There is mounting criticism on the handling of Covid. However, when one looks at the facts, the Government's response is outstanding.
According to the authoritative John Hopkins University data, our Covid death rate is 5 per million, or 25 people.
If we compare this result with a similar jurisdiction, the United Kingdom where the death rate is 1935 per million, this would equate to around 10,000 deaths in New Zealand.
As a septuagenarian, I really appreciate the implementation of a strategy that has protected those of us in the most vulnerable age group.
So Prime Minister, maintain the course you have established for the benefit of all citizens of New Zealand.
Ivan Erceg, Ōrewa.
A photo (NZ Herald, August 30) depicts a nurse wearing a face mask and a plastic shield.
The vehicles depicted appear to have their windows mostly closed.
The vehicle rolls up with windows closed and then the driver opens the window to converse with the nurse and have the swab taken
Consider the swab-ee has Covid and has been breathing inside an unventilated space until he/she downs the window.
Covid aerosol is expelled from the car and the driver's mouth and floats under the nurse's plastic shield which then traps the aerosol and concentrates it against the nurse's face.
If the nurse is infected, her expired air will be caught beneath the mask and present a hazard to those that she is swabbing
The CDC last year presented the analogy of cigarette smoke, which is an excellent one.
If New Zealanders could be presented with this analogy they would find it much easier to protect themselves and others.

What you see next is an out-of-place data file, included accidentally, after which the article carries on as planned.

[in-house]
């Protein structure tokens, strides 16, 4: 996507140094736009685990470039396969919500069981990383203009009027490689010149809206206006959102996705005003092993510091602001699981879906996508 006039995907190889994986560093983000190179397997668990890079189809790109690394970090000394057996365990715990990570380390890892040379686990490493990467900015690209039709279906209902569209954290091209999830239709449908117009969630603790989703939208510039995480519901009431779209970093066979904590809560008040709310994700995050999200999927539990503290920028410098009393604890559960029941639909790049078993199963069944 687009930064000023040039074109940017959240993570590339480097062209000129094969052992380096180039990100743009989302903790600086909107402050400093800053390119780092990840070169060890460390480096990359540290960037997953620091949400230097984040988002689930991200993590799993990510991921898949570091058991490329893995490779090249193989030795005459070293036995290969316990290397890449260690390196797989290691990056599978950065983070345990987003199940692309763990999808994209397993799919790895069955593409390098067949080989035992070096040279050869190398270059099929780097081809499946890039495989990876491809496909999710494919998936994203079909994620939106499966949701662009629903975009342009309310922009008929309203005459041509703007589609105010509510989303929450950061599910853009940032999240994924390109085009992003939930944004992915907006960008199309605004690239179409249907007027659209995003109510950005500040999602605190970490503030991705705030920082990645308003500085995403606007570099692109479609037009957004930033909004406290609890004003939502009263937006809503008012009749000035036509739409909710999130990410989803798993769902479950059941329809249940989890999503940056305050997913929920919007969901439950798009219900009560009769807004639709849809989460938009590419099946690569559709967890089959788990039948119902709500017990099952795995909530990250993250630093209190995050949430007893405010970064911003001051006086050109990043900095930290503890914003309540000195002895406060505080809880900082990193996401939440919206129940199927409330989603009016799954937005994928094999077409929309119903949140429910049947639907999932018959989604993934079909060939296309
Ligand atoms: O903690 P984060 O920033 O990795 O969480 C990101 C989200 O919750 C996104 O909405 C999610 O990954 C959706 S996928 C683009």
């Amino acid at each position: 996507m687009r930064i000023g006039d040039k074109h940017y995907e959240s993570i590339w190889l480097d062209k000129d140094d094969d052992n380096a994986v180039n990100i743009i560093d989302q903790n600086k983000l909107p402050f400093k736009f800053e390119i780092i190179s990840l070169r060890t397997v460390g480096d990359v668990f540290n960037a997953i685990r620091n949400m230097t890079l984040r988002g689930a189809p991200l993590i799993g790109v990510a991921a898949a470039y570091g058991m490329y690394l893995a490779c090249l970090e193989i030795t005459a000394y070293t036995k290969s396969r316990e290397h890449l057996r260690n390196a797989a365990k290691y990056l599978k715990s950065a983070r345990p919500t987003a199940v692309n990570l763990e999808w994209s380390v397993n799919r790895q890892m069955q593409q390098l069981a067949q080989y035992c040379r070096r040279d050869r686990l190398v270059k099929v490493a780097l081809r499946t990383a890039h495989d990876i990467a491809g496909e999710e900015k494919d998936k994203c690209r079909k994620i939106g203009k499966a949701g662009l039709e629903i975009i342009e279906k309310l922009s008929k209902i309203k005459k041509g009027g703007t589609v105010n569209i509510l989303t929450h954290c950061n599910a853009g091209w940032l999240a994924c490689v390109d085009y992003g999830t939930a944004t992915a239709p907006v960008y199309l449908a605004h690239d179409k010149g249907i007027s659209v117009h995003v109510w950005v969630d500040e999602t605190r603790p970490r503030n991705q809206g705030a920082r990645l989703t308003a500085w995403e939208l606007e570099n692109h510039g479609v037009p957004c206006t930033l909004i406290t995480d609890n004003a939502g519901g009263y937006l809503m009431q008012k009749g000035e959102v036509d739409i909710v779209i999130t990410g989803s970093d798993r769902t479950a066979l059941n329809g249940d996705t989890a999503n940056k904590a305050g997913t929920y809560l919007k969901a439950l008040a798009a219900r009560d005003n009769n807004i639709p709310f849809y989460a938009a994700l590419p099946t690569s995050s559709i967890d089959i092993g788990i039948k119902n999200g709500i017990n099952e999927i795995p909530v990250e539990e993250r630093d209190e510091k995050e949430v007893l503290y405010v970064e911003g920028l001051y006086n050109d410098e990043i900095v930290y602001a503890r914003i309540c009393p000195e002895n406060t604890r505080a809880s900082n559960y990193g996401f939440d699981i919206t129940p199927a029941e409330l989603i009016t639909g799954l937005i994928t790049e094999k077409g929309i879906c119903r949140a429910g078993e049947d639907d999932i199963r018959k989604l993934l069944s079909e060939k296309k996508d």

Andrew Montgomery, Remuera.
Jumping to it
I have a part-time job driving the mini-bus at two retirement villages on Auckland's North Shore. With the bus trips suspended under lockdown, management redeployed me to a different role temporarily. The assignment has been to phone residents in the villas, checking that they are okay, asking if they were able to organise getting their supermarket shopping online, and encouraging them to exercise daily with walks around the village grounds. The most common response was that they felt safe and were absolutely fine.
One 86-year-old told me she did have one concern though. Would the lockdown be over by October 13, she asked. She and her girlfriend from Remuera had booked to do a jump off the Sky Tower and she didn't want to miss it.
Inspirational, I thought, and an amazing attitude to life.
Glen Stanton, Mairangi Bay.
Living with Covid
My daughter works on the front line in a busy London hospital. The last words spoken by her 36-year-old male Covid patient were "you're beautiful".
She then accompanied his body to the morgue. No family were allowed near him.
This is the reality of "living with Covid". Easy to say. Very hard to do.
Roger Laybourn, Claudelands.
The rationale used by our Prime Minister to extend Level 4 to Northland is totally unfair. We have no identified cases. Wellington has, and their level is moving down. Patients with cancer here are sick with worry about their delayed treatment - and basic dental health treatment, as in a broken filling, is denied. If the Government is so concerned about the vast number of Aucklanders, rumoured to be 20 thousand, travelling to Northland after the lockdown announcement, why wasn't a barrier put in place earlier?